Researchers have tried to remedy the problems associated with using BMI to index overweight and obesity. As a result, the concept of normal weight obesity (NWO) has emerged. NWO, a condition in which individuals are classified as normal weight by BMI, but have excess body fat (defined differently by various researchers), has not been researched extensively, but it seems to be a good predictor of multiple health risks. In recent studies, NWO has been associated with metabolic dysregulation [12], physical impairment [13], and cardiovascular mortality [14].

NWO is a good predictor of insulin resistance. Research by Romero-Corral et al. shows that adults with NWO have four times higher prevalence of metabolic syndrome compared to their counterparts and that insulin sensitivity tends to decrease as body fat percentage increases [15]. Other researchers have also shown that body fat percentage predicts insulin resistance [16, 17]. Research by Madeira et al. indicates that those with NWO have six times greater risk for metabolic syndrome than those without NWO [6]. Additionally, adults with sarcopenic obesity [18], low muscle mass, and elevated body fat also tend to have higher levels of metabolic syndrome [19], insulin resistance [20, 21], and several cardiovascular risk factors [20], compared to their counterparts.

Although promising, NWO is a limited index, including just one BMI category (normal weight) and one body fat category (high body fat). There are many other possible BMI and body fat combinations, such as underweight-low body fat (UW-L), underweight-high body fat (UW-H), normal weight-low body fat (NW-L), normal weight-high body fat (NW-H), overweight-low body fat (OW-L), overweight-high body fat (OW-H), obese-low body fat (OB-L), and obese-high body fat (OB-H). In the present study, these categories are referred to as expanded normal weight obesity (eNWO). To date, few of many studies have investigated multiple BMI and body fat category pairings and their relationship with metabolic dysregulation. Moreover, when researchers have studied some BMI and body fat pairs, they have used bioelectrical impedance [14, 19, 15] or skinfolds [6] to estimate body fat, as opposed to more precise and reliable measurement tools.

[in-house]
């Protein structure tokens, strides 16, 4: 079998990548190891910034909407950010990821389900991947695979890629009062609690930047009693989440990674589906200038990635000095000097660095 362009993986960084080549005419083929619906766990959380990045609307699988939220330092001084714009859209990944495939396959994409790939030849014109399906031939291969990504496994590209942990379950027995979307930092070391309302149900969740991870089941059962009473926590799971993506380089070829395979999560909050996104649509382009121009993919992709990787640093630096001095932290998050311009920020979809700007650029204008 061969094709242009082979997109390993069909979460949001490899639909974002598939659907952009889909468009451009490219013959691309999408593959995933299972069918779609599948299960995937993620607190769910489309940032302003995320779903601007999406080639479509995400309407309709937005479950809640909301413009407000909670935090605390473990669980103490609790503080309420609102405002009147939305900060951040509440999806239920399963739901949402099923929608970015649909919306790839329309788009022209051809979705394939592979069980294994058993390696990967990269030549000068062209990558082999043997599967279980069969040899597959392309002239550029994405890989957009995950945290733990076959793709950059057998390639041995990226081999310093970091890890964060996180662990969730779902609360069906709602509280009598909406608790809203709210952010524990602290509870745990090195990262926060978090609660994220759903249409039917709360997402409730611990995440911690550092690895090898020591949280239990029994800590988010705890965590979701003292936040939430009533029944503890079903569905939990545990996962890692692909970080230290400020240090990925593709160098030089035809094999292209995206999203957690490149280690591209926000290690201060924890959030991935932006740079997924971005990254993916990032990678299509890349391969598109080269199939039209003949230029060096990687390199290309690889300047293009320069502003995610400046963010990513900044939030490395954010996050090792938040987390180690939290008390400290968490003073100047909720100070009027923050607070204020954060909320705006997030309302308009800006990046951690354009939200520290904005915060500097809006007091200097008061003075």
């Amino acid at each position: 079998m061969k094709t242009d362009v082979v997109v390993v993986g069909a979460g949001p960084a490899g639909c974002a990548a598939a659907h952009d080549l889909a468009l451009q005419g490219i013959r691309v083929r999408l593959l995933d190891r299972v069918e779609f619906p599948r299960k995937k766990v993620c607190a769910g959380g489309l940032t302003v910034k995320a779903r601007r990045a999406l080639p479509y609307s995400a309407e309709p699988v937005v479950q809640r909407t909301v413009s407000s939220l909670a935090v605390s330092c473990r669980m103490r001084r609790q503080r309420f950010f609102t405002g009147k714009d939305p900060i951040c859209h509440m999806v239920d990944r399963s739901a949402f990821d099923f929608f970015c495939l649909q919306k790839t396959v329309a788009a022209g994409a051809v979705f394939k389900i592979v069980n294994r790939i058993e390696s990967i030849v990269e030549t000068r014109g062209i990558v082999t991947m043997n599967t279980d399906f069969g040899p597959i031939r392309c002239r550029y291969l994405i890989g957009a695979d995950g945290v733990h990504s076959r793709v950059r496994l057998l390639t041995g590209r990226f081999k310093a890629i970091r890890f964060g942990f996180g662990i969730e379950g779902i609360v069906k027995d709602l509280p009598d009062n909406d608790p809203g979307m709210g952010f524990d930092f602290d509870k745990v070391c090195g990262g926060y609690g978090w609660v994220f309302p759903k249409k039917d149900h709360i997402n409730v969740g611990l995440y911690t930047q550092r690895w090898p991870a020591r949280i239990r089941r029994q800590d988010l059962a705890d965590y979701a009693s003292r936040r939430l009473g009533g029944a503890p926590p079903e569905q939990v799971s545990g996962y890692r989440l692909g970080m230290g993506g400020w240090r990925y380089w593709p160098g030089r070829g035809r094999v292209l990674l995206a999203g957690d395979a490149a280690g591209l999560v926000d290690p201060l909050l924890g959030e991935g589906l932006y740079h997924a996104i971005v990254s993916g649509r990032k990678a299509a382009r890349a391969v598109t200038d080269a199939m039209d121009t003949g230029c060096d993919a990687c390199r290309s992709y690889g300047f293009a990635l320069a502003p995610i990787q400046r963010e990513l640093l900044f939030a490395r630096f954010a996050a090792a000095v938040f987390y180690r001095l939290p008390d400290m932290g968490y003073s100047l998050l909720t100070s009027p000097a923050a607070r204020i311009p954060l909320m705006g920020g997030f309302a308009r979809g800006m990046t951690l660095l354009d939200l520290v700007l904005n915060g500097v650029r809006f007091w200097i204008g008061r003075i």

The purpose of this investigation was to expand the evaluation of NWO and its association with insulin resistance using a nationally representative sample of US adults. A secondary purpose was to overcome weaknesses of other obesity and metabolic dysregulation research, particularly to assess body fat percentage using a high-quality measurement method, dual energy X-ray absorptiometry (DXA), and to control for potentially confounding factors, such as age, sex, race, smoking, and physical activity.

2. Methods

2.1. Design

A cross-sectional study was performed to examine the relationship between an expanded version of NWO (eNWO) and insulin resistance in US adults. Data on eNWO and insulin resistance were obtained using BMI, body fat percentage, and HOMA-IR from the National Health and Nutrition and Examination Surveys (1999–2006). NHANES is an extensive stratified data set representative of the noninstitutionalized civilian population of the United States [22].

2.2. Participants

Subjects 20–84 years old with information on age, sex, race/ethnicity, BMI, body fat percentage, fasting blood glucose and insulin levels, physical activity, and smoking status were included in the analyses. The number of subjects who had both fasting insulin and fasting glucose data (used to calculate HOMA-IR) was 12,561. Including only adults 20–84 years old resulted in 8331 subjects. Narrowing the sample to those without diabetes and adults not taking medication for diabetes, the sample was 7249. Some subjects had missing data for the exposure variable or one of the covariates, resulting in a total of 5983 subjects. All measurement procedures were taken from the published guidelines and procedures used by the National Health and Nutrition Examination Survey [23, 24].

2.3. Instrumentation and Measurements